why most wedding films suck

I was scrolling on Facebook a couple weeks back and saw this rather insightful post from Nino Leitner.

He was judging an international wedding video competition and was pretty stunned with what he was seeing.


He sure is right–the cinematography in wedding films has gone through the roof.

Leveraging new technology, the understanding of light, lenses, and composition, and folks getting far more adventurous in post.

Sadly, he was also right on his many other points. 

The one that particularly caught my interest was this:

"How bad the storytelling is."

What a wild paradox we have on our hands. A collection of gorgeous pixels that come together to say very little.

Now I used to be a wedding filmmaker back in the day. In fact, it’s how I cut my teeth in this whole filmmaking biz. With a background in psychology, my interest was less in the wedding and more with the people.

Right before we transitioned out of weddings into full-time commercial work and education, we were charging between $20-50k for a wedding collection. Now I certainly don’t want to say that the price paid equals quality, but I do believe we must have been doing something right. 

And so today I’d love to take a moment and share my perspective on where we’ve gone so drastically wrong with wedding videos today.

If nothing else, I hope these ideas help you reconsider your approach so that it may be as intentional as possible.

1. The couples could be replaced by mannequins and the results would be eerily similar.


This one is tough for some people to really grasp if they haven’t spent a lot of time understanding story.

It takes more than pointing your camera at a human to really capture character in your video. While most weddings have a bunch of people, and often prominently feature a couple, they rarely have any character.

What’s the difference?

Well, character is about depth, desire, and intention. Truly developing a character involves imparting their personality on the audience. When you’re done, you should get a sense of who these people truly are.

But the reality is, most couples are simply interchangeable. That means that you could swap in a different couple with the same venue, attire, and details and you’d end up with the same wedding film.

The people, and who they are uniquely, have done little to influence the content being created.

Now I can hear some of you starting to get defensive. “My clients just want me to cover their wedding day, and they always love what I put together.

If you’re making music-video type pieces that make YOU and your client happy, then all the power to you. But realize that the idea of capturing character in your wedding video is what allows for who these people truly are to be communicated to future generations.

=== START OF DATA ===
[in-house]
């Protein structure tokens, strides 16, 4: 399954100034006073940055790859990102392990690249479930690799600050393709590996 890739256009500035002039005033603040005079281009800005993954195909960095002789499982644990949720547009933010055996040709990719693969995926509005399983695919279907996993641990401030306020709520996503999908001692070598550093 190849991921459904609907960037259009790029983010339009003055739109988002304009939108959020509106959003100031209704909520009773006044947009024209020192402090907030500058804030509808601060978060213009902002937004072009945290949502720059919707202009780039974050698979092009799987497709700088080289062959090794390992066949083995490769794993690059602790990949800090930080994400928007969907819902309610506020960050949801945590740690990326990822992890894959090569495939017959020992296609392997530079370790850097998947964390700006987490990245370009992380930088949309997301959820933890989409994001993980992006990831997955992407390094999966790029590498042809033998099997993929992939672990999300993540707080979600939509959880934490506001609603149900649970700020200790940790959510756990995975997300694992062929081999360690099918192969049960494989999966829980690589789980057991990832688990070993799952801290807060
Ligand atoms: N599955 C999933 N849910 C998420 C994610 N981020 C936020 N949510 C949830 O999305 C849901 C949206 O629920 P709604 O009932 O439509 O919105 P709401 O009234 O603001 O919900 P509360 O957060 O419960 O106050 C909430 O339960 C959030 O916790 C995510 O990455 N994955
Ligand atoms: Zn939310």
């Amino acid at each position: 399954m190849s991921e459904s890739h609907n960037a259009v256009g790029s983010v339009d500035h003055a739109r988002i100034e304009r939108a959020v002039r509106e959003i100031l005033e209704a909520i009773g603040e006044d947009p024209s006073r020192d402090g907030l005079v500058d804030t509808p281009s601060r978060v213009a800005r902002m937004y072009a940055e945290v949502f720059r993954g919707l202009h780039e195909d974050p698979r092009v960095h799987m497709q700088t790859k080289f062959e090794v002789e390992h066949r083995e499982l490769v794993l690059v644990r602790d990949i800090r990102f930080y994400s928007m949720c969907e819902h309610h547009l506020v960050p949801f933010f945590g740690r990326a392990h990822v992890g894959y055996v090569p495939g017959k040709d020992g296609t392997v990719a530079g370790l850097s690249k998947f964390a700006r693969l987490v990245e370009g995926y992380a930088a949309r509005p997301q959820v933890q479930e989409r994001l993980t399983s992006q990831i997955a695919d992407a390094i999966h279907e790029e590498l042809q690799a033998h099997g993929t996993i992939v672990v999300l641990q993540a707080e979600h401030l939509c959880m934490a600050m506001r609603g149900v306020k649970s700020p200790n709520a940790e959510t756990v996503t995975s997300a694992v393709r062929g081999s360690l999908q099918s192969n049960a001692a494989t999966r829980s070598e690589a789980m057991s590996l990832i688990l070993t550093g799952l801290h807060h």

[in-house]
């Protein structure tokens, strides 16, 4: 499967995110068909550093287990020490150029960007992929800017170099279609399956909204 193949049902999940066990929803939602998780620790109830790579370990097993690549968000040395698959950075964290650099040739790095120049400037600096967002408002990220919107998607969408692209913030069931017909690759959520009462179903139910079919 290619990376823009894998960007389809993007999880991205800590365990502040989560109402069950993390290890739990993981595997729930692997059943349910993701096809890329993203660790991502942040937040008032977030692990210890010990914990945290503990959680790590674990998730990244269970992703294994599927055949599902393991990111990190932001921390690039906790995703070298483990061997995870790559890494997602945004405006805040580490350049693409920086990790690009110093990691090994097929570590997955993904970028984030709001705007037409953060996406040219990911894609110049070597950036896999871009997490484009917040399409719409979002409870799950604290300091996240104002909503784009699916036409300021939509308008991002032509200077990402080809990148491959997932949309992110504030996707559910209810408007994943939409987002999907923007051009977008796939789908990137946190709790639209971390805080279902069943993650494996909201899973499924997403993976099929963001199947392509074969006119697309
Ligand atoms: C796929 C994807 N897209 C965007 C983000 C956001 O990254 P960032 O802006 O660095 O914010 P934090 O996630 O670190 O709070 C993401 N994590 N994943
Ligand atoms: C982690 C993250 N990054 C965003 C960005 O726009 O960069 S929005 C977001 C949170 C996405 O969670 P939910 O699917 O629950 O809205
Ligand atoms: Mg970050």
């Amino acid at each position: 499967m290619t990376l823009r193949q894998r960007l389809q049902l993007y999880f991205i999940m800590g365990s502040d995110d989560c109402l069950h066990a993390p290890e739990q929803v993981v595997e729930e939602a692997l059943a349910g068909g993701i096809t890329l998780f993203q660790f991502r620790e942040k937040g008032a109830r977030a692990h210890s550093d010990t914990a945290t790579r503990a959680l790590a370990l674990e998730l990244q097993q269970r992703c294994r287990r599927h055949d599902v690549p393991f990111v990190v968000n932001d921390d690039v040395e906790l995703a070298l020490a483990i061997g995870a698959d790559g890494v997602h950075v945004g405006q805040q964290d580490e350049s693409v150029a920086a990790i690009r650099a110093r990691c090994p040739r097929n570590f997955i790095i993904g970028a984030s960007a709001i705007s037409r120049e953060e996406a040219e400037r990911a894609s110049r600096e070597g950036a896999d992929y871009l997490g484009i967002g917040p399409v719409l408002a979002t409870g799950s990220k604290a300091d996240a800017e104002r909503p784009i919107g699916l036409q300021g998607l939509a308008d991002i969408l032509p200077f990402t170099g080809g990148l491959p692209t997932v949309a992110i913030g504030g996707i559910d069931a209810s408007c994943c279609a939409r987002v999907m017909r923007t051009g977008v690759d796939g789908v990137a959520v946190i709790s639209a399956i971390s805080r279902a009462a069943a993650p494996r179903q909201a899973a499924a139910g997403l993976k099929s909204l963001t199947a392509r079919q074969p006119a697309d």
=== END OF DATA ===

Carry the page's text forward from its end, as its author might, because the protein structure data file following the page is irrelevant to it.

Sure, it may be funny to look at Sally’s wedding dress from 30 years ago. But when Sally’s long gone, I bet those around her will value something that helps communicate her essence far more.

Check out this wedding film we did for Winnie and Jerry in California many, many moons ago. Watch it not for the cinematography, ‘cool shots’, or even the storytelling. But rather, I invite you to pay attention to the characters.

Watch Winnie and Jerry and, at the end of the video, ask yourself how much you know about them.

That’s character development.

Want to do fewer music videos or more character-driven stories?

Try getting to know those who are getting married. Not for their wedding colors, bridal party, or budget size. But for what truly moves them, what they dream about, and what continually brings them together.

Our favorite question used to be “what’s your favorite cookie?” Such a simple question yet it can say so much about somebody not just in what they answer, but how they answer.

2. The story structure has become more predictable than Wheel Of Fortune for 3rd graders.

Don’t believe me just how predictable they’ve become? Choose 5 wedding videos at random and watch just the first 5 shots and I bet you’ll see a drone in the majority of them.

As Nino clearly noticed, drones are being used a ton. But rarely are they used legally, or properly. A pretty camera in the sky does not a story make.

In it’s simplest form we can think of a story in threes–beginning, middle, and ending. Now, if that means your wedding video always starts with morning, into the afternoon, then evening–it becomes quite predictable, no?

Some have decided to push back on this wave of predictability by putting shots and sequences in a totally random order. But that’s no more effective than giving a friend driving directions by deciding to put all the turns in a random order.

Why is it important to not be predictable?